Big Ego Books: Vogue and Bogue of the Aussie Book Fairs

· Thursday December 3, 2015

Have you ever scoured the shoddily built shelves at a Vinnies and found a title as compelling as The Bachelor's Bar Companion: A Guide For Unsubtle Seducers? How about a mint edition of How It Feels To Be Adopted?

Raquel Caballero and Emily Hunt are two of the sharpest wits in the book selling biz. Their online store Big Ego Books is imbued with the kind of obsessive vigour and aesthetic appreciation you couldn't imitate if you tried, as is their arousing Instagram account. Both practising artists and collaborative creators of the legendary DUKE magazine, Raquel and Emily understand the value of a weird find as much as they reverently appreciate a comprehensive artist monograph. The section 'Trust Us' in the site's categorised virtual shelves a testament to their book finding joy.

We asked them to give us a window into the way they collate such a minefield of gems from the crusty-man dominated world of Australian book fairs. And they delivered in the way they do best: a list of highs and lows – fine transactions and gross cess pools of humanity – in a throwback to their excellent Vogue/Bogue blog where they've praised culture and torn Sydney service industry pests to hilarious shreds. Merry Christmas page sniffers.


The Thrill of the Find


Ultimately this is what keeps us coming back for more. Because we're addicted to finding the gold in amongst so much crap that's been published. Honestly if you're thinking of doing the rounds of the book fairs, good luck! The ratio goes: 100 Monets to 1 Keith Haring.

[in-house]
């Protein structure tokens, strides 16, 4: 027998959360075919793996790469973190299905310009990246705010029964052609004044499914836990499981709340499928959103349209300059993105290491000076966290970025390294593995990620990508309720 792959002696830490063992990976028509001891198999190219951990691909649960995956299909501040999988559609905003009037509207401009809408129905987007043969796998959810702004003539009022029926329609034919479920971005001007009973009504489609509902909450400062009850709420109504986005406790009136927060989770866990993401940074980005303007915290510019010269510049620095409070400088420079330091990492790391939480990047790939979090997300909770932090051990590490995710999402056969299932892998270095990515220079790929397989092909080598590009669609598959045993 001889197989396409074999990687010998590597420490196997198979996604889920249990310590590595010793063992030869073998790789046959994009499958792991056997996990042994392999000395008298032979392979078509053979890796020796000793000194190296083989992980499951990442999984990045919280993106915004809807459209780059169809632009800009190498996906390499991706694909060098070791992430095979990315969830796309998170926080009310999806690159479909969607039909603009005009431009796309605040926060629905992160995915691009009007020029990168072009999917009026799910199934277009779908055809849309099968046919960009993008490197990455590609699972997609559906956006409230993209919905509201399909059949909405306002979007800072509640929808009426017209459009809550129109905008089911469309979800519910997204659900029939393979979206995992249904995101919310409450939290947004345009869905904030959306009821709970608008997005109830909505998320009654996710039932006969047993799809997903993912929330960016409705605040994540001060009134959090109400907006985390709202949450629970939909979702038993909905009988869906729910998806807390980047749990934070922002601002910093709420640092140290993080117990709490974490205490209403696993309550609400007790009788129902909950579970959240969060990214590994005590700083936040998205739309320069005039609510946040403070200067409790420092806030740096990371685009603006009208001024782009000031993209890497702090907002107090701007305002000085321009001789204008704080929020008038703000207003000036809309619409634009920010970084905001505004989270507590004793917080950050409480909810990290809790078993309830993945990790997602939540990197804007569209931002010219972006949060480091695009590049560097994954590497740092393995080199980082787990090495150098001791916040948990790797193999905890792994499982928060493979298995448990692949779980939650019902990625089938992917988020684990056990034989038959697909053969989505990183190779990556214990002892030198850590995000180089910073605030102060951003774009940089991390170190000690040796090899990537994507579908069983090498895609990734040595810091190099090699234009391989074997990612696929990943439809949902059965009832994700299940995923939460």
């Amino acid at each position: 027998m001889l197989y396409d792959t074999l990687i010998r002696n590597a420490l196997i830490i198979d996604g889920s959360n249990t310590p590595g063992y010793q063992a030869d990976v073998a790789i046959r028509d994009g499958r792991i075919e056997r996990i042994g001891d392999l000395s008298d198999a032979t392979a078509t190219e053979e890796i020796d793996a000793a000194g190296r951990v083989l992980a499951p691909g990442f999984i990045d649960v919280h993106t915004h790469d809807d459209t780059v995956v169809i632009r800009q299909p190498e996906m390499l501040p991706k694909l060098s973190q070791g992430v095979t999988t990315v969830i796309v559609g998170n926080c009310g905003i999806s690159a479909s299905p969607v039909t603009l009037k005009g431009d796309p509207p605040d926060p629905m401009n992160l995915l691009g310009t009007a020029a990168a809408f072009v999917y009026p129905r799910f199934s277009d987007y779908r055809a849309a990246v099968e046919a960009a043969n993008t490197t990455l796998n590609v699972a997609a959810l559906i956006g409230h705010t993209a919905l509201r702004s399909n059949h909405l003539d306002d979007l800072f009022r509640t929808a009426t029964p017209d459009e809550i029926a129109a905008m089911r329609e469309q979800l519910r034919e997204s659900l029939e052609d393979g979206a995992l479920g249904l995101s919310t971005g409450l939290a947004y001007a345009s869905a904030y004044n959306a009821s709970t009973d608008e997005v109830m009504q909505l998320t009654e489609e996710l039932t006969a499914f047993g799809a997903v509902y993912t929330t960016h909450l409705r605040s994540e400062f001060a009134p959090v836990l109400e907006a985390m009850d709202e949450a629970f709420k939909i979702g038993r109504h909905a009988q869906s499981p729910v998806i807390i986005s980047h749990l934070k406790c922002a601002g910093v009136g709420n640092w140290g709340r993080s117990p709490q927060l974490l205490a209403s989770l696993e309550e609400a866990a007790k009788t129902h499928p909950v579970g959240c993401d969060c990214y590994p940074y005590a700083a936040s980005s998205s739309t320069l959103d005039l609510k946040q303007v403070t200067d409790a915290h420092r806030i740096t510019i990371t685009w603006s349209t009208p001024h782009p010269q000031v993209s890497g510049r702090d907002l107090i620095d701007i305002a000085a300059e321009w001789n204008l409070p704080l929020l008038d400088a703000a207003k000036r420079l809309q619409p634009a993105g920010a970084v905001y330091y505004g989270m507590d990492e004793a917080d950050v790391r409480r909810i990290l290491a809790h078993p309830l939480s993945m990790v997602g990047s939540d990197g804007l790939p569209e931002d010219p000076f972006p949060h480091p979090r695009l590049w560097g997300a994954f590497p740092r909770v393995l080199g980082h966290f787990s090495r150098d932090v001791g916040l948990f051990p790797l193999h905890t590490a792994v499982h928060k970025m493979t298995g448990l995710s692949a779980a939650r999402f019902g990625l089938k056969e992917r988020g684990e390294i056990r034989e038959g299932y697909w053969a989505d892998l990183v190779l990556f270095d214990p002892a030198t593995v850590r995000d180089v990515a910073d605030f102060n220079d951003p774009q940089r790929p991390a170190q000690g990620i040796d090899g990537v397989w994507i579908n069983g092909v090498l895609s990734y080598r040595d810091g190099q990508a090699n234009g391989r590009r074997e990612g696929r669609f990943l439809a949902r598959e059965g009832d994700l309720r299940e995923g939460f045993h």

Beating a Dealer


Not physically! We wish! But the best is when you grab an awesome book, just seconds before a dealer is about to get there. And his face just falls. Awww poor baby, you missed out! HAHAHAHAHAHA!



Getting a big gulp at Maccas afterwards because none of these places are air conditioned and because we need to treat ourselves after having fought off all these disgusting old men dealers. We also love to read the Daily Telegraph while we're eating our happy meals, because it makes us hate the world, and that feels good because our lives are great.


Lining up in the morning


Hands down the worst part of all this biz. The line-up in the morning is SO depressing because this is where you have to stand around and listen to these old bastards being passive aggressive to each other while they talk about their past scores. These guys are total jaded bottom feeders who are more like gamblers in their addiction for books than true book lovers. We hate them! And we hate the fact that we have to stoop as low as them. But that's just our lives now. What can we do?

The bum rush


These guys don't listen to the rules! It's like they're children, playing mind games with the poor old ladies running these charity book fairs. One time we even overheard two dealers offering a $50 cash bribe so they could be allowed in before everybody else. No joke!
When the doors open, it's a total free-for-all, Black Friday-style. Except instead of giant plasma TVs, it's shitty copies of Harry Potter!

Coming up with nothing


It's a serious desert out there in the Aussie book trade. Sometimes we'll line up for hours, do the stampede inside, push the old bastards out of our way, scan thousands of books, and after all that, we find NOTHING. Maybe we're just too selective but this is our rule: if we don't personally want to own the book, we don't sell the book. Plain and simple.